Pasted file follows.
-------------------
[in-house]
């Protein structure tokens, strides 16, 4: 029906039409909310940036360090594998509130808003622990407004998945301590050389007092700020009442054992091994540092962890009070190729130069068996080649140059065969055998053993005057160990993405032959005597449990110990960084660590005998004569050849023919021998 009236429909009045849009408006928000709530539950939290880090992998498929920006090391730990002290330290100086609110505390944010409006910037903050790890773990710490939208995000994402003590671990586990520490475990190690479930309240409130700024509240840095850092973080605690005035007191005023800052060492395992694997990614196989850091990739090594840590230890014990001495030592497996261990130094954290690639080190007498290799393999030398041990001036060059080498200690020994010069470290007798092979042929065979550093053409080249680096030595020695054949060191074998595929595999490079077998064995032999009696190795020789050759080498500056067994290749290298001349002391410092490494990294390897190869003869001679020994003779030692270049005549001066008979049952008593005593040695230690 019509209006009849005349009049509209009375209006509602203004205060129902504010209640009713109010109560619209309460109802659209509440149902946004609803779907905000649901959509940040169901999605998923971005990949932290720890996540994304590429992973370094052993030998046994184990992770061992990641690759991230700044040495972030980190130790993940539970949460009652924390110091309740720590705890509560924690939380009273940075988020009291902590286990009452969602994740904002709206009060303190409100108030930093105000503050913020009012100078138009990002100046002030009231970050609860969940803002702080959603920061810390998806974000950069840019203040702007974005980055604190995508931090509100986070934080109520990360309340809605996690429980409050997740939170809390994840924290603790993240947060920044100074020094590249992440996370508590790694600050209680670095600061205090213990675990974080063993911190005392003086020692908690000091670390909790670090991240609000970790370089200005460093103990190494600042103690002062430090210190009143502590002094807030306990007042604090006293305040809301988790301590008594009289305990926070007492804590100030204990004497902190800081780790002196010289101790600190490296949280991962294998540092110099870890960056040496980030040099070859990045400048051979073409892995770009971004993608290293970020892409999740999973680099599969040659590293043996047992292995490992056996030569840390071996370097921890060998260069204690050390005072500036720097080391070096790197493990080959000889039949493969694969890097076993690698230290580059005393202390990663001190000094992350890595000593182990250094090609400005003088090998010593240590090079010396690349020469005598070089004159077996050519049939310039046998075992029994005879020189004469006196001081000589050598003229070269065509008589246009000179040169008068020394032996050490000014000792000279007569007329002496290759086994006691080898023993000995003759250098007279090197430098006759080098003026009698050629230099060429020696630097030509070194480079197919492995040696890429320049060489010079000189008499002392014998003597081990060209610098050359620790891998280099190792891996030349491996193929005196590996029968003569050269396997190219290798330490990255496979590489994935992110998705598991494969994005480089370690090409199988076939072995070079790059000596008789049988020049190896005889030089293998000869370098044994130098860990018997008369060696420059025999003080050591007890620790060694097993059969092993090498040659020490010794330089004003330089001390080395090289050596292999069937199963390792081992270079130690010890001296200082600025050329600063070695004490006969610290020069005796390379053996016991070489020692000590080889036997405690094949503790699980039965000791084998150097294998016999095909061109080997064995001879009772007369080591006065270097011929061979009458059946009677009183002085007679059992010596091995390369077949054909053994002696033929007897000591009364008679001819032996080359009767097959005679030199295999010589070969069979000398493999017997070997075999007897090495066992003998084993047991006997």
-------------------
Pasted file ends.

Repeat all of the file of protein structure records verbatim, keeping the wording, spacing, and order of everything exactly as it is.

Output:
[in-house]
């Protein structure tokens, strides 16, 4: 029906039409909310940036360090594998509130808003622990407004998945301590050389007092700020009442054992091994540092962890009070190729130069068996080649140059065969055998053993005057160990993405032959005597449990110990960084660590005998004569050849023919021998 009236429909009045849009408006928000709530539950939290880090992998498929920006090391730990002290330290100086609110505390944010409006910037903050790890773990710490939208995000994402003590671990586990520490475990190690479930309240409130700024509240840095850092973080605690005035007191005023800052060492395992694997990614196989850091990739090594840590230890014990001495030592497996261990130094954290690639080190007498290799393999030398041990001036060059080498200690020994010069470290007798092979042929065979550093053409080249680096030595020695054949060191074998595929595999490079077998064995032999009696190795020789050759080498500056067994290749290298001349002391410092490494990294390897190869003869001679020994003779030692270049005549001066008979049952008593005593040695230690 019509209006009849005349009049509209009375209006509602203004205060129902504010209640009713109010109560619209309460109802659209509440149902946004609803779907905000649901959509940040169901999605998923971005990949932290720890996540994304590429992973370094052993030998046994184990992770061992990641690759991230700044040495972030980190130790993940539970949460009652924390110091309740720590705890509560924690939380009273940075988020009291902590286990009452969602994740904002709206009060303190409100108030930093105000503050913020009012100078138009990002100046002030009231970050609860969940803002702080959603920061810390998806974000950069840019203040702007974005980055604190995508931090509100986070934080109520990360309340809605996690429980409050997740939170809390994840924290603790993240947060920044100074020094590249992440996370508590790694600050209680670095600061205090213990675990974080063993911190005392003086020692908690000091670390909790670090991240609000970790370089200005460093103990190494600042103690002062430090210190009143502590002094807030306990007042604090006293305040809301988790301590008594009289305990926070007492804590100030204990004497902190800081780790002196010289101790600190490296949280991962294998540092110099870890960056040496980030040099070859990045400048051979073409892995770009971004993608290293970020892409999740999973680099599969040659590293043996047992292995490992056996030569840390071996370097921890060998260069204690050390005072500036720097080391070096790197493990080959000889039949493969694969890097076993690698230290580059005393202390990663001190000094992350890595000593182990250094090609400005003088090998010593240590090079010396690349020469005598070089004159077996050519049939310039046998075992029994005879020189004469006196001081000589050598003229070269065509008589246009000179040169008068020394032996050490000014000792000279007569007329002496290759086994006691080898023993000995003759250098007279090197430098006759080098003026009698050629230099060429020696630097030509070194480079197919492995040696890429320049060489010079000189008499002392014998003597081990060209610098050359620790891998280099190792891996030349491996193929005196590996029968003569050269396997190219290798330490990255496979590489994935992110998705598991494969994005480089370690090409199988076939072995070079790059000596008789049988020049190896005889030089293998000869370098044994130098860990018997008369060696420059025999003080050591007890620790060694097993059969092993090498040659020490010794330089004003330089001390080395090289050596292999069937199963390792081992270079130690010890001296200082600025050329600063070695004490006969610290020069005796390379053996016991070489020692000590080889036997405690094949503790699980039965000791084998150097294998016999095909061109080997064995001879009772007369080591006065270097011929061979009458059946009677009183002085007679059992010596091995390369077949054909053994002696033929007897000591009364008679001819032996080359009767097959005679030199295999010589070969069979000398493999017997070997075999007897090495066992003998084993047991006997």